National Wind Technology Center

Through the National Wind Technology Center (NWTC), NREL drives wind energy innovations that will power a clean, sustainable energy future.

Person repelling down a wind turbine
The NWTC supports wind energy research at NREL, working with partners in the industry to improve technology, increase workforce and technology safety and reliability, and advance wind energy development and expansion across the United States. Photo by Werner Slocum, NREL

The NWTC has been a primary force in advancing wind energy technology research worldwide since its designation as a U.S. Department of Energy national research center in 1992. Today, more than 500 NREL researchers, scientists, analysts, and support personnel perform wind energy work in the NWTC, primarily at NREL’s Flatirons Campus.

Wind Energy Research and Development Excellence

Since its inception, the NWTC has been synonymous with excellence in wind energy research and advancement.

Enabled by the Flatirons Campus’ world-class facilities and NREL’s widely recognized data and tools, NWTC scientists and researchers are pushing the frontiers of science and engineering to pursue wind energy innovations to create a sustainable energy future powered by reliable, low-cost wind energy.

The NWTC’s outstanding performance record for working with the wind energy industry to advance wind energy science and lower the cost of wind-generated electricity inspires companies to partner with NREL when they:

  • Need to overcome specific design challenges
  • Wish to cost-share development of state-of-the-art wind technology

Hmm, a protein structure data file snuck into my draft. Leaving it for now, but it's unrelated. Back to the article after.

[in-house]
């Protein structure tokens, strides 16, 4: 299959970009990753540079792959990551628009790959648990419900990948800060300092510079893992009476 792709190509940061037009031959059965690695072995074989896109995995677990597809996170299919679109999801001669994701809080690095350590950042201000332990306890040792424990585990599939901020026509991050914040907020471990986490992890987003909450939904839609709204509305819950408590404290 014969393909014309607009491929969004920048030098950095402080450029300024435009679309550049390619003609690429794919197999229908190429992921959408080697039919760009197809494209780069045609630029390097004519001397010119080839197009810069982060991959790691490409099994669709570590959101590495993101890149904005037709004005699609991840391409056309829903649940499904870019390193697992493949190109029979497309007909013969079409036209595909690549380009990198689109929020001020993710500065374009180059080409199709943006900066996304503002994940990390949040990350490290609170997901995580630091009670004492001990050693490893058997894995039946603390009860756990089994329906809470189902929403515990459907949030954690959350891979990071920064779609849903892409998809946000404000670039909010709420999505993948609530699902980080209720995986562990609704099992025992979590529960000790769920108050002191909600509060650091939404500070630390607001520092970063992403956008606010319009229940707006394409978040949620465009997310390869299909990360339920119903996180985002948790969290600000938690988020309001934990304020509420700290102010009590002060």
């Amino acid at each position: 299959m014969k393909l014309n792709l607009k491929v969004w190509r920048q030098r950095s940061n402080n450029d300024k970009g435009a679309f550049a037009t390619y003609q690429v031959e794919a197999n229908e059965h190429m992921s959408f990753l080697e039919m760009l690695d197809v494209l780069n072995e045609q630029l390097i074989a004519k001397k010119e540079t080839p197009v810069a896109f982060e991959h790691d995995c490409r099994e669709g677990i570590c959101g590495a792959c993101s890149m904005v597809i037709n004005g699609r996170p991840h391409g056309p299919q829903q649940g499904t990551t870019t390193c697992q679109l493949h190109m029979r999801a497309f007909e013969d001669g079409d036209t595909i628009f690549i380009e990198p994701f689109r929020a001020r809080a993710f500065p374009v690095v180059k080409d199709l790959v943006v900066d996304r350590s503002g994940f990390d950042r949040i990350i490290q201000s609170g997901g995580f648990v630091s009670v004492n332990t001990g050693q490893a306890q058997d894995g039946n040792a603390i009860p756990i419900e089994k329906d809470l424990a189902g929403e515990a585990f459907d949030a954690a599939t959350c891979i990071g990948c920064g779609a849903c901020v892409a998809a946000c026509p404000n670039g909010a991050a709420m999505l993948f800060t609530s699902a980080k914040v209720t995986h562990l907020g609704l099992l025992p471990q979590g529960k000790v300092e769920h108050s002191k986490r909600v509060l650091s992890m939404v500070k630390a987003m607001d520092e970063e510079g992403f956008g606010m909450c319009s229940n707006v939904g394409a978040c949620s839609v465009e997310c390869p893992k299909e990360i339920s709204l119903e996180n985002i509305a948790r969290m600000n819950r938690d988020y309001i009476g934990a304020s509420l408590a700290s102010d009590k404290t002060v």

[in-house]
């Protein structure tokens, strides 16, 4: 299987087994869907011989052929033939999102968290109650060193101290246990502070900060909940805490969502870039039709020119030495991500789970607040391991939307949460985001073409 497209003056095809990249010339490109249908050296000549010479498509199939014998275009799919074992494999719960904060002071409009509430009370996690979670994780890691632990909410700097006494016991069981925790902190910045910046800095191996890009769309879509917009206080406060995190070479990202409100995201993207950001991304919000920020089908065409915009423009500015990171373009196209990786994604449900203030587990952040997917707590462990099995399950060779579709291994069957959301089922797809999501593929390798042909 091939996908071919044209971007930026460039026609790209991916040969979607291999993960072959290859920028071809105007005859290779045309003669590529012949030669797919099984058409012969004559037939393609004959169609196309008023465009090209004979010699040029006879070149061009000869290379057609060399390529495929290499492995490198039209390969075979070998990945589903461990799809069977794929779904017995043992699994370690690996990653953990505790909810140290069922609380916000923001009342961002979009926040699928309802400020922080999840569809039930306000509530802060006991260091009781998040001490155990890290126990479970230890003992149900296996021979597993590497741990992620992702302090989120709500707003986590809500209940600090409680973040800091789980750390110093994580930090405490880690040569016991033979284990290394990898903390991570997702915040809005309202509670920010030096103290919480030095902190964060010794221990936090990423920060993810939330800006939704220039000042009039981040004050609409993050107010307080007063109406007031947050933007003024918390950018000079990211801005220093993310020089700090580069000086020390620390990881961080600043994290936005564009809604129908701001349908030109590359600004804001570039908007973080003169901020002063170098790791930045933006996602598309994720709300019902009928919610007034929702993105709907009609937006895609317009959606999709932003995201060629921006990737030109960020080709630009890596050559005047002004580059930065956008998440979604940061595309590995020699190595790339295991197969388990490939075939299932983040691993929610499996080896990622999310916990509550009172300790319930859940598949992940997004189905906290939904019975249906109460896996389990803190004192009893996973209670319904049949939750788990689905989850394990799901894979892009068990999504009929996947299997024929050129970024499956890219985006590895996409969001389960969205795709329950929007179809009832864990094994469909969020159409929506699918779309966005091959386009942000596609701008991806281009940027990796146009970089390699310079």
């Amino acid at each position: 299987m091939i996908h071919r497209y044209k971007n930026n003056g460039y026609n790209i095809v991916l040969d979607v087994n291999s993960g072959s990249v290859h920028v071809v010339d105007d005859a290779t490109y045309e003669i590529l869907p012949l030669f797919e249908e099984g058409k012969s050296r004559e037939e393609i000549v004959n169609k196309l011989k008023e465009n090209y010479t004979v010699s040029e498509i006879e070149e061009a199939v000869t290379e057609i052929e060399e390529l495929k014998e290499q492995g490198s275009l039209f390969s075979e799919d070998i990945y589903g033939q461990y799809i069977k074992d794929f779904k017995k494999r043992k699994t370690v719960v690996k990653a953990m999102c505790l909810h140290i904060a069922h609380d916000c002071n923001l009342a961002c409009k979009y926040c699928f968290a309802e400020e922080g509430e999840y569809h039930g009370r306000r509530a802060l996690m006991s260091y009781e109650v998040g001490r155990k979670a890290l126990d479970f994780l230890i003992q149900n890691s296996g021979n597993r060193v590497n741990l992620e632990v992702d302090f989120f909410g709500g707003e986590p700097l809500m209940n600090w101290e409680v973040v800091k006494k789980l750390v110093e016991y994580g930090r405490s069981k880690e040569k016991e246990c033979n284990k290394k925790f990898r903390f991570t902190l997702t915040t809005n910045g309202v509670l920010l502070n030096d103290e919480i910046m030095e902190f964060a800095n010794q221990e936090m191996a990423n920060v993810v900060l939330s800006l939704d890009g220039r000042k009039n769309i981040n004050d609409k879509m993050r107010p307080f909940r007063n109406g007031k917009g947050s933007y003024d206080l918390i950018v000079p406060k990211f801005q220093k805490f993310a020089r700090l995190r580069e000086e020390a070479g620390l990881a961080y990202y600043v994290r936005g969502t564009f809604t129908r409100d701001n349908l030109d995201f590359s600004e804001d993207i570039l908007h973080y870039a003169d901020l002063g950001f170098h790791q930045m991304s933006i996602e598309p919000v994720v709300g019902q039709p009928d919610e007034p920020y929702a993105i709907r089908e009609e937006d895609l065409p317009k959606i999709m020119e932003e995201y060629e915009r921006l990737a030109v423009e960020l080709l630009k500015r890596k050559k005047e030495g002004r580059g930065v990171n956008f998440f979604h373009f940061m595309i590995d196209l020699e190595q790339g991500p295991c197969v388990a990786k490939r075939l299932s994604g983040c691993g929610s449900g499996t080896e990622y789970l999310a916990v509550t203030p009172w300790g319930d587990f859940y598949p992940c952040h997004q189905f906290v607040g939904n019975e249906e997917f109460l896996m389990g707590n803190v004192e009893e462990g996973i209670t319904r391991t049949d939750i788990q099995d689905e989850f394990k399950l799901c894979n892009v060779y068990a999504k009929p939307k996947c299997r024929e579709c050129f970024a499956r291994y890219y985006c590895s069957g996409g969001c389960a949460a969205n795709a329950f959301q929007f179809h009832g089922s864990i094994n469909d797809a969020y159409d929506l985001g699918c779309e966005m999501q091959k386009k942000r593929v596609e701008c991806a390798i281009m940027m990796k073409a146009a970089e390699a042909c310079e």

• Want to document the performance of their wind turbine components for certification.

Wind Energy Facilities To Advance the Industry

The NWTC represents the foundation of an expansion of the Flatirons Campus dedicated to advancing a comprehensive range of renewable energy technologies and systems and their integration into the electricity grid. The campus includes equipment such as:

  • Test turbines
  • Molds and 3D printers for turbine blades
  • Dynamometers to evaluate drivetrain performance
  • Stress testing for wind turbine blades
  • Monitoring devices for wind speed and flow
  • Solar panels, hydrogen tanks, and controllable grid interfaces to see how turbines can connect to a grid with or without hybrid renewable energy sources
  • Modeling tools.

The wind energy innovations pursued by NWTC researchers support national climate action and research goals to ensure that the United States builds a 100% clean energy economy and reaches net-zero emissions no later than 2050.


Daniel Laird

Director, National Wind Technology Center